This Week in 1913

 


Omaha, Nebraska, 1913.

Authors: Jeff Satterly and Robert Muhlhauser, HistoricNaturalDisasters.com

The week of March 21st through March 26th marks the 100 year anniversary of one of the greatest – and least well known – natural disasters to ever hit the United States. This week in 1913, a series of late winter storms caused tornadoes and severe flooding across the Midwest that killed hundreds of people and left thousands homeless while causing billions of dollars in damage to infrastructure property, businesses and infrastructure.

On March 23rd, Easter Sunday, a total of four F4 tornadoes swept through Nebraska and western parts of Iowa, including one twister a quarter mile wide that plowed directly through downtown Omaha, killing more than 94 people. Fires started by stoves and live electrical wires quickly took hold in the wreckage, further devastating the west side of the city. Damage to Omaha was estimated at around $8 million, or $187 million in today’s dollars. To this day the tornado is on record as the deadliest in Nebraska history.
 



134 West Fourth Street, Dayton, Ohio, 1913.



Meanwhile, March 21st through 24th saw three consecutive storms dump up to 11 inches of rain onto the Great Miami watershed in northern Ohio. The oversaturated ground couldn’t absorb the water quickly enough, so the runoff flowed directly into the Great Miami River, swelling it far beyond its normal capacity. By 5 AM on March 25th the river was rising at a rate of roughly one inch every five minutes, setting the stage for the worst natural disaster in Ohio history, as well as severe flooding in Pennsylvania and Indiana.
In Ohio, cities and towns all along the Great Miami and its tributaries saw flooding, death and destruction over the next few days. The damage to Dayton would prove to be the worst by far, and to this day the flood is often referred to as the “Great Dayton Flood.” Thanks to its location on the banks of the Great Miami River, Dayton had experienced floods on a regular basis since the city’s founding in 1796. Rain had fallen for days by the time the levees broke around 6 AM on March 25th, and water began to flow into the streets at speeds approaching 25 miles per hour. By the time the flood’s advance slowed on March 26th, some 14 square miles of the city were underwater, and 360 people were dead.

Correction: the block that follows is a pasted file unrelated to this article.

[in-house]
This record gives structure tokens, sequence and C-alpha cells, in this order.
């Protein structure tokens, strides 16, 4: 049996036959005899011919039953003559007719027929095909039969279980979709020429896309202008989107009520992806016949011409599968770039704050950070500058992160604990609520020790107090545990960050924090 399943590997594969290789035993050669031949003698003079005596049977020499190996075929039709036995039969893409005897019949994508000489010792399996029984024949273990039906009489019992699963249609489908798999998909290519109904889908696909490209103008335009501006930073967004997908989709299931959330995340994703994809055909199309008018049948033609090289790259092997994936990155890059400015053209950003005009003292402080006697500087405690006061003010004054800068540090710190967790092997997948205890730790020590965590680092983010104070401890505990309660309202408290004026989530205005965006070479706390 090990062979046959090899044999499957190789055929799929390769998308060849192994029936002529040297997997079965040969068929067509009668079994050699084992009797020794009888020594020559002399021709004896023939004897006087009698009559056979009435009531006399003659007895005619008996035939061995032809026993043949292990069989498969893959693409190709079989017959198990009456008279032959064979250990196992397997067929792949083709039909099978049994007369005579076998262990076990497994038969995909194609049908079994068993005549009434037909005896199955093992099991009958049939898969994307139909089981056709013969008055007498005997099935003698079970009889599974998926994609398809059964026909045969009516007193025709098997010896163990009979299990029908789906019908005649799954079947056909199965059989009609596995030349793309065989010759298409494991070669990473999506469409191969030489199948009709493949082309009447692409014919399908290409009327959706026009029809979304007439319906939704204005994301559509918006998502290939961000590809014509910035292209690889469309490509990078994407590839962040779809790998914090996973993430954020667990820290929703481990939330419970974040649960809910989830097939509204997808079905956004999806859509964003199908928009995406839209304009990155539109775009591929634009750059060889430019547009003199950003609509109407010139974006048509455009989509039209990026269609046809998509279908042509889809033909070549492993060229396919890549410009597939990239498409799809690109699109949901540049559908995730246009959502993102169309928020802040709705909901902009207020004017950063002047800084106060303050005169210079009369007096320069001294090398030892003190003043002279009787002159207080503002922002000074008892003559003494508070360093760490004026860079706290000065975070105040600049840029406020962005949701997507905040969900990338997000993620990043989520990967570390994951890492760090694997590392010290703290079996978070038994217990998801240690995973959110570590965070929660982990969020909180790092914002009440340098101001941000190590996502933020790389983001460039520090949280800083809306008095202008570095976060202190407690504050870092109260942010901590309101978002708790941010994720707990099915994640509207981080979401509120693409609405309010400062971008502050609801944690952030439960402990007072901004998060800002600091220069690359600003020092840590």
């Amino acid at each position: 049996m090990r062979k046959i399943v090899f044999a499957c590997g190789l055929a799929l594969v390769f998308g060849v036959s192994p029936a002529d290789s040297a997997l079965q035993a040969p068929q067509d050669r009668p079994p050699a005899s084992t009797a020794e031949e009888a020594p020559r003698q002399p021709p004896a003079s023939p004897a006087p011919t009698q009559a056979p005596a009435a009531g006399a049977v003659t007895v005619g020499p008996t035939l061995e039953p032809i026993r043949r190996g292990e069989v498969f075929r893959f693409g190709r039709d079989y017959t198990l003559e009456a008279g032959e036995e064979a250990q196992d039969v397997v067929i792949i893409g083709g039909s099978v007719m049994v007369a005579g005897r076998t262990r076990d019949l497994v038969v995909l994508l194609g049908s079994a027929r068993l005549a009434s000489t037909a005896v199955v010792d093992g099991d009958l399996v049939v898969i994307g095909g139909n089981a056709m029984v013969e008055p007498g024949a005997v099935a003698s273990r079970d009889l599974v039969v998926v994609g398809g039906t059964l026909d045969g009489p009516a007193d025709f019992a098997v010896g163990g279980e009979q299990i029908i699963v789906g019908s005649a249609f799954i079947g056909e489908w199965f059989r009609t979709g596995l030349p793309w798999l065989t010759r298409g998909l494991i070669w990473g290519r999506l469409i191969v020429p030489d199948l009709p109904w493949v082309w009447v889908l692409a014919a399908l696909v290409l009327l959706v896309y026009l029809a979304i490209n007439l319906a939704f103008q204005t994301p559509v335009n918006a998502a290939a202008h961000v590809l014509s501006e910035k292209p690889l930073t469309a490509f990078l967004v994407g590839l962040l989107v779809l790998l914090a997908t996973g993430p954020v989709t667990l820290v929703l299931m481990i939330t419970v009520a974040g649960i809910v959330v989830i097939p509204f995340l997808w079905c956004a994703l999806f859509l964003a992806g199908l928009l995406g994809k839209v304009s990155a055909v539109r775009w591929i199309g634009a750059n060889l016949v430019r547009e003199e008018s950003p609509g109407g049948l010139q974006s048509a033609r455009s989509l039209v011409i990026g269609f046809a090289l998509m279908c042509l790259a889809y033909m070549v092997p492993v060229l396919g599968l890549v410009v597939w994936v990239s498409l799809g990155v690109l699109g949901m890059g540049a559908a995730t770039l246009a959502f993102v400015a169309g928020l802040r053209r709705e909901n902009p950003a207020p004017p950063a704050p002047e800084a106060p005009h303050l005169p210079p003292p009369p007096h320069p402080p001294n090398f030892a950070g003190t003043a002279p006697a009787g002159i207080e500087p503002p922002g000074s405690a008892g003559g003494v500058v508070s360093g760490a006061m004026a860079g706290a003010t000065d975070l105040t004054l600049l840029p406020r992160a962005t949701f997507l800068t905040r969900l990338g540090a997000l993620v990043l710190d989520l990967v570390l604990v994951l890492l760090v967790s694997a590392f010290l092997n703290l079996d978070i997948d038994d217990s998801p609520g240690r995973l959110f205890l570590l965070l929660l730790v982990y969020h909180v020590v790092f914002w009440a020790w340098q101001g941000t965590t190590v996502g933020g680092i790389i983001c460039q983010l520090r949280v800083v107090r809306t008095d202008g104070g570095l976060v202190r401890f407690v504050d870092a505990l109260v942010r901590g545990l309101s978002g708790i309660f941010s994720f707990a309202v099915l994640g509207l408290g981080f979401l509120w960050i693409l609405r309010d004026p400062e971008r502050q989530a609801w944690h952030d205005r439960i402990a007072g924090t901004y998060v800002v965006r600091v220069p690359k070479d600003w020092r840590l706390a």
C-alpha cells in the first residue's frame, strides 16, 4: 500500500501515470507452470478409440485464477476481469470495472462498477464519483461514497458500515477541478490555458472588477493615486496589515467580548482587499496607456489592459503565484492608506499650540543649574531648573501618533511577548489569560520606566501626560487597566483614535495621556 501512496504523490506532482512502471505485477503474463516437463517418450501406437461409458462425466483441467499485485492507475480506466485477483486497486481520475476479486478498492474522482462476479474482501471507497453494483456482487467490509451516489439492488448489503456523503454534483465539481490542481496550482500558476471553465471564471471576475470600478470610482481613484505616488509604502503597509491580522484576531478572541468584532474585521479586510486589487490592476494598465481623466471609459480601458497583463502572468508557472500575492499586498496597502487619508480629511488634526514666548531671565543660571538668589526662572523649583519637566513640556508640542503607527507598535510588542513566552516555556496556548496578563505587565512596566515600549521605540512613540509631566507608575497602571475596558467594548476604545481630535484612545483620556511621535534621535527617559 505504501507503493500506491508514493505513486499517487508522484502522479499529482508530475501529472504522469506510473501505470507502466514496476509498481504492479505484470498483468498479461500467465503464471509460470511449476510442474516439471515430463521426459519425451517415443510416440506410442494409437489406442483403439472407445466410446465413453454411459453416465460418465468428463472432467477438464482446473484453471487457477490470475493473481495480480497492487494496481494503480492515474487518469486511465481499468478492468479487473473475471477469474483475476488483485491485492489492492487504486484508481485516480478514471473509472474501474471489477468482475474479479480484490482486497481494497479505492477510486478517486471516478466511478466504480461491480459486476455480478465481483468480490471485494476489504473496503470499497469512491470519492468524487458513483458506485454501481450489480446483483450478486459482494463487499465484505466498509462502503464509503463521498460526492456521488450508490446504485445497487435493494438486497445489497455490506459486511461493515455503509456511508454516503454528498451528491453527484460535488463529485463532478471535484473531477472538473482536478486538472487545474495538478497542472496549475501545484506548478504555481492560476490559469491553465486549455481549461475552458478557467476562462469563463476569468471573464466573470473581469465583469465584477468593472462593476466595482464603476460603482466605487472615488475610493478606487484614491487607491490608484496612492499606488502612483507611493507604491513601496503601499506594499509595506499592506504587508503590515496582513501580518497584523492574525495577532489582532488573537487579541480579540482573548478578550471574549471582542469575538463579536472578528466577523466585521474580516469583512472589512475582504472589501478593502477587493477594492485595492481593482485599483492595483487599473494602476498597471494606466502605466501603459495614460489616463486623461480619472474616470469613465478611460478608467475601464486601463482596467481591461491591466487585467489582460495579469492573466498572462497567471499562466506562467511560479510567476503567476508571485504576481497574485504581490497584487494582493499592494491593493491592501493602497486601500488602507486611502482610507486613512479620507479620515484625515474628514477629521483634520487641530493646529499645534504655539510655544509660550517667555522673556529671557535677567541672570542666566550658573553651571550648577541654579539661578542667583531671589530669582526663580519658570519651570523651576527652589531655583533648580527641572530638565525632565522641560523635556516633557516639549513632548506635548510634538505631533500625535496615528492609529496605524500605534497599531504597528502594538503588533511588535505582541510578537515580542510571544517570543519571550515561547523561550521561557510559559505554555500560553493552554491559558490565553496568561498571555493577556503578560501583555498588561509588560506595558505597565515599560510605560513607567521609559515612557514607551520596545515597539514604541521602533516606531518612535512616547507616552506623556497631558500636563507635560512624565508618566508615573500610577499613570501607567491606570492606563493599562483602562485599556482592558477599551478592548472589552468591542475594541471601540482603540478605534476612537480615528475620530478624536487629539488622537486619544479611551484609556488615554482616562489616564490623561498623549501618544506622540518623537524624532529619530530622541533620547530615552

Fourth and Main Street, Dayton, Ohio, 1913.

Cleanup efforts in Dayton would take over a year to complete, and the area’s economy took more than a decade to return to pre-flood levels. Despite the destruction, some good came from the disasters in 1913 as well; the Red Cross later found their experience in helping flood victims crucial when they were sent to the battlefields of Europe during World War I, and the United Way was born from other efforts to aid flood victims.

We’d also to thank some of the great archives and archivists who have done so much to work to help preserve the amazing history of the 1913 flood, including the Dayton Metro Library and historian Trudy Bell. The amount of history compiled at these two websites is truly amazing. Don’t forget to check out HistoricNaturalDisasters.com for more images.

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